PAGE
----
The CDC (Centers for Disease Control and Prevention) presented new guidelines on Friday, April 2, 2021, surrounding travel for those that have been fully vaccinated.
The new guidelines state that fully vaccinated travelers can travel safely within the United States and US Territories without the need to get tested before or after travel unless their destination requires it.
A “fully vaccinated” individual is defined as someone who has received the full dosage of an FDA-approved vaccine and has waited two weeks following administration of the final dose. For an individual to be considered “fully vaccinated,” an individual will have to have received the required two doses of Pfizer or Moderna vaccines OR the single dose of the Johnson & Johnson vaccine, two weeks before travel. If you do not meet these requirements, you are NOT fully vaccinated and should continue to take all travel precautions until you are fully vaccinated.
This loosened restriction has been driven by evidence from the CDC that fully vaccinated travelers are less likely to get and spread COVID-19; however, the CDC continues to emphasize that ALL Americans (vaccinated and not) should still continue to follow the CDC recommendations surrounding traveling safely, including wearing a mask covering the nose and mouth, maintaining 6-feet of social distancing from others, avoiding crowds, and washing your hands often and/or using hand sanitizer (with at least 60% alcohol by volume).
For those that are not fully vaccinated (i.e. you have not received any dose of vaccine, or you have only received one dose of vaccine for Pfizer and Moderna, or it has not been two weeks since your final dose of the vaccine), the CDC recommends you continue to approach travel with caution.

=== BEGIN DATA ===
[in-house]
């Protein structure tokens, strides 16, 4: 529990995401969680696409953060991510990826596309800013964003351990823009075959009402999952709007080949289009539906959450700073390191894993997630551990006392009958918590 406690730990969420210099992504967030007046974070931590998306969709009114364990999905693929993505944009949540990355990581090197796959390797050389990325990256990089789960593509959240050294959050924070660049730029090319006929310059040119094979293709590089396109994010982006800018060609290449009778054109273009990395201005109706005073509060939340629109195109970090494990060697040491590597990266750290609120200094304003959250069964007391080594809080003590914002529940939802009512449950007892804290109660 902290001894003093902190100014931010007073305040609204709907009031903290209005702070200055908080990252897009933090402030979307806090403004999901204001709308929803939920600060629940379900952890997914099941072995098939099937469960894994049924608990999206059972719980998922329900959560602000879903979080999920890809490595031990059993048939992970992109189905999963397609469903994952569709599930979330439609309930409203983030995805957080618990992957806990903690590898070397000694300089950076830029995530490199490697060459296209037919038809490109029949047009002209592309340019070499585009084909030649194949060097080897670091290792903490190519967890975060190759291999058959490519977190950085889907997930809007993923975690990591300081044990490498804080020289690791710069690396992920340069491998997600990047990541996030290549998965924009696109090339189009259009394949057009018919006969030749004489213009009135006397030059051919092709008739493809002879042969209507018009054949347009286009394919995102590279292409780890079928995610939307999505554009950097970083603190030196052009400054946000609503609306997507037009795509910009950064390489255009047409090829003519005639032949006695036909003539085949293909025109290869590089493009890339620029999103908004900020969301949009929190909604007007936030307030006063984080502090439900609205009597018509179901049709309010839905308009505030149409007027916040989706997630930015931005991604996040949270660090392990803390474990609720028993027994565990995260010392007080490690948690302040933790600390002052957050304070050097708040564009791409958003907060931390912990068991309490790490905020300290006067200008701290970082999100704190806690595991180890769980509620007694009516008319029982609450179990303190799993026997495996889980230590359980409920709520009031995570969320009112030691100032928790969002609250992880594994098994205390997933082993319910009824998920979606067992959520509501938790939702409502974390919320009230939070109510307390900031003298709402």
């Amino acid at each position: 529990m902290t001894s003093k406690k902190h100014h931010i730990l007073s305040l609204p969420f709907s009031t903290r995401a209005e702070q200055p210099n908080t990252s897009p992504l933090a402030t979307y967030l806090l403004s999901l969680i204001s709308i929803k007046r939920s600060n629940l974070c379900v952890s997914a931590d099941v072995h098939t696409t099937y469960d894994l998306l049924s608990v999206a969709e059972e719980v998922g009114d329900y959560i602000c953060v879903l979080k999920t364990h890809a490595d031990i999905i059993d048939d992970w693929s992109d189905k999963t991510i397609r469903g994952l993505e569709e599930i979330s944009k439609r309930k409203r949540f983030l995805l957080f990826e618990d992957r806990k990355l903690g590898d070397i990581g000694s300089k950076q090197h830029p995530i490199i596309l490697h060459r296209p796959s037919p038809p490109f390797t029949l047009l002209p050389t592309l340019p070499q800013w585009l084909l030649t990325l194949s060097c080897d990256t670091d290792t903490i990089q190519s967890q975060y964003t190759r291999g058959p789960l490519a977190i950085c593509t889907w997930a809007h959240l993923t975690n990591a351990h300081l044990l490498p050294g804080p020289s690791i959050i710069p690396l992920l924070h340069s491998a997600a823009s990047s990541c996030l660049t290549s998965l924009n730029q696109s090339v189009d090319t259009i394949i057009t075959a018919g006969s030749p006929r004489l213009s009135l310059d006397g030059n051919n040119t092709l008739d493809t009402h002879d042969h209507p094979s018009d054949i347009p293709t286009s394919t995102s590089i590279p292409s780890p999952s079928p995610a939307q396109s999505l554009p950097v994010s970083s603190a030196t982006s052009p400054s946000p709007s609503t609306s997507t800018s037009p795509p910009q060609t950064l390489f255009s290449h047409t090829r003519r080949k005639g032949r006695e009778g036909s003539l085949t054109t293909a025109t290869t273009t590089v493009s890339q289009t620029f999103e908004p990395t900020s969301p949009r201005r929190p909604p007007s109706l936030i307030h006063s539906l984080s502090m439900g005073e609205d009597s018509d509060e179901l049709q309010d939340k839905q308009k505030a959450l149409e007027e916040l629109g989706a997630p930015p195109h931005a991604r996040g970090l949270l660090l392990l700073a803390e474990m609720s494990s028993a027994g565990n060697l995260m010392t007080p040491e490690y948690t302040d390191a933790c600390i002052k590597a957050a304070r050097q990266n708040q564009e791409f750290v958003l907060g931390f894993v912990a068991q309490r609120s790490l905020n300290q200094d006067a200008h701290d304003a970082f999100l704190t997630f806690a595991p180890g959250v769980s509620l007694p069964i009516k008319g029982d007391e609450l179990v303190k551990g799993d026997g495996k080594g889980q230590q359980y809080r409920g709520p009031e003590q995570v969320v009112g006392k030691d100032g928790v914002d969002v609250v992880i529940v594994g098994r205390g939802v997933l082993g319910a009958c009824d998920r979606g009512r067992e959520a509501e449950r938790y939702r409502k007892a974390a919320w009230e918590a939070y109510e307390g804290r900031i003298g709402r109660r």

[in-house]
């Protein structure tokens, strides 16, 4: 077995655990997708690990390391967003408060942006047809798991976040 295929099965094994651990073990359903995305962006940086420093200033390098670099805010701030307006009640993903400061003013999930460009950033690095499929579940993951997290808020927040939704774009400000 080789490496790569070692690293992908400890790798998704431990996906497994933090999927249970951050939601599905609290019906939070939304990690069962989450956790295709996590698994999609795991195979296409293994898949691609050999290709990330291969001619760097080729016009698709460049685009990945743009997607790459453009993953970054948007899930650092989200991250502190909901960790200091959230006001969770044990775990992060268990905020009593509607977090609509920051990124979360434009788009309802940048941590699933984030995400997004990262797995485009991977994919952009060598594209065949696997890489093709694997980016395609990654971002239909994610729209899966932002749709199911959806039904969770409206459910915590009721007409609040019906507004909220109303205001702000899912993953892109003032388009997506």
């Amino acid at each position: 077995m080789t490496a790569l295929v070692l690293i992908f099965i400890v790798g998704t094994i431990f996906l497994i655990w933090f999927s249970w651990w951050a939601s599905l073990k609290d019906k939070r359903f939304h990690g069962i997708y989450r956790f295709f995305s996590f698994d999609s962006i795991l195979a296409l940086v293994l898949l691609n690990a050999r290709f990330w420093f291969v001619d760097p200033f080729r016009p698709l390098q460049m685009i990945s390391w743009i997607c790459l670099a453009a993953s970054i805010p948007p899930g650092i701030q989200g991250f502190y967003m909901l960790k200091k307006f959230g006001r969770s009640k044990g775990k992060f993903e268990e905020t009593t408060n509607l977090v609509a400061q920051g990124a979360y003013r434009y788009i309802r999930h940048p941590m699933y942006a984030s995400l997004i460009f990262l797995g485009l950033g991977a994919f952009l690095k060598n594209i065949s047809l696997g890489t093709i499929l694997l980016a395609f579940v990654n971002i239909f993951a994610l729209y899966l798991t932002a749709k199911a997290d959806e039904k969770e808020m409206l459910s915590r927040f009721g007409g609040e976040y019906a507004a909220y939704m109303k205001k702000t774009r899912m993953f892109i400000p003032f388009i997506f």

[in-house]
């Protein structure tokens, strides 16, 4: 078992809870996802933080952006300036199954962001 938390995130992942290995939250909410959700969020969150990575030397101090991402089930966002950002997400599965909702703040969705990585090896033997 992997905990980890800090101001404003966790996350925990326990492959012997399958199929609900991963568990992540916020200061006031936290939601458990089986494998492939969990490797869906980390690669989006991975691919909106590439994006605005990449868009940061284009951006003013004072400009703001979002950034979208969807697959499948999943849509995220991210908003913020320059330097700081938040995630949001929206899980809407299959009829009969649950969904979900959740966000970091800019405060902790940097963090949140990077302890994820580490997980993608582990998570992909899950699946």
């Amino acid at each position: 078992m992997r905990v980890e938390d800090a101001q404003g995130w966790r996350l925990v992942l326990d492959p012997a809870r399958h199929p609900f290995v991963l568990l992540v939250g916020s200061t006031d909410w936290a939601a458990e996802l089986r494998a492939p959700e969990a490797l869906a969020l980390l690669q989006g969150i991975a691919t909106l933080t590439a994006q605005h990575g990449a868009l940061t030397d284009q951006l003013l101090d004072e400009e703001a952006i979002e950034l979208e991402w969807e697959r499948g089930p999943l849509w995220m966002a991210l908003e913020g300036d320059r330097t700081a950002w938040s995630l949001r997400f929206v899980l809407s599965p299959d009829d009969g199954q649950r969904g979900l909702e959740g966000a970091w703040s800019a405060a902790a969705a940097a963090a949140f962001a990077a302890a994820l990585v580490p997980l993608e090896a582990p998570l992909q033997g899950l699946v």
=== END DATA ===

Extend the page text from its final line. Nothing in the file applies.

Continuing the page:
For those defined as “not fully-vaccinated” traveling, continue to follow the CDC’s recommendations: take all precautions, get a viral test 1-3 days before your trip, wear a mask, avoid crowds, wash your hands and/or use hand sanitizer, and get tested with a viral test 3-5 days after travel AND stay home and self-quarantine for a full 7-days after travel (even if you test negative). If you do not get tested following your return home from travel, stay home and self-quarantine for 10-days post-travel. Avoid being around people who are at increased risk for severe illness for 14-days, whether you get tested or not. Self-monitor for symptoms and isolate and get tested if you do develop symptoms.
All travelers should continue to follow all state and local recommendations/requirements.
Please note: if you have a medical condition or are taking medication that weakens your immune system, you may still not be fully protected, even if you are fully vaccinated. Please speak with your healthcare provider for guidance on travel.
These new guidelines come out just one day following the TSA marking its 22nd straight day of passenger volume of over one million. This number has been unheard of since mid-March of last year. The CDC will continue to update these recommendations as more people become fully vaccinated, as COVID-19 rates change, and as additional scientific evidence becomes available.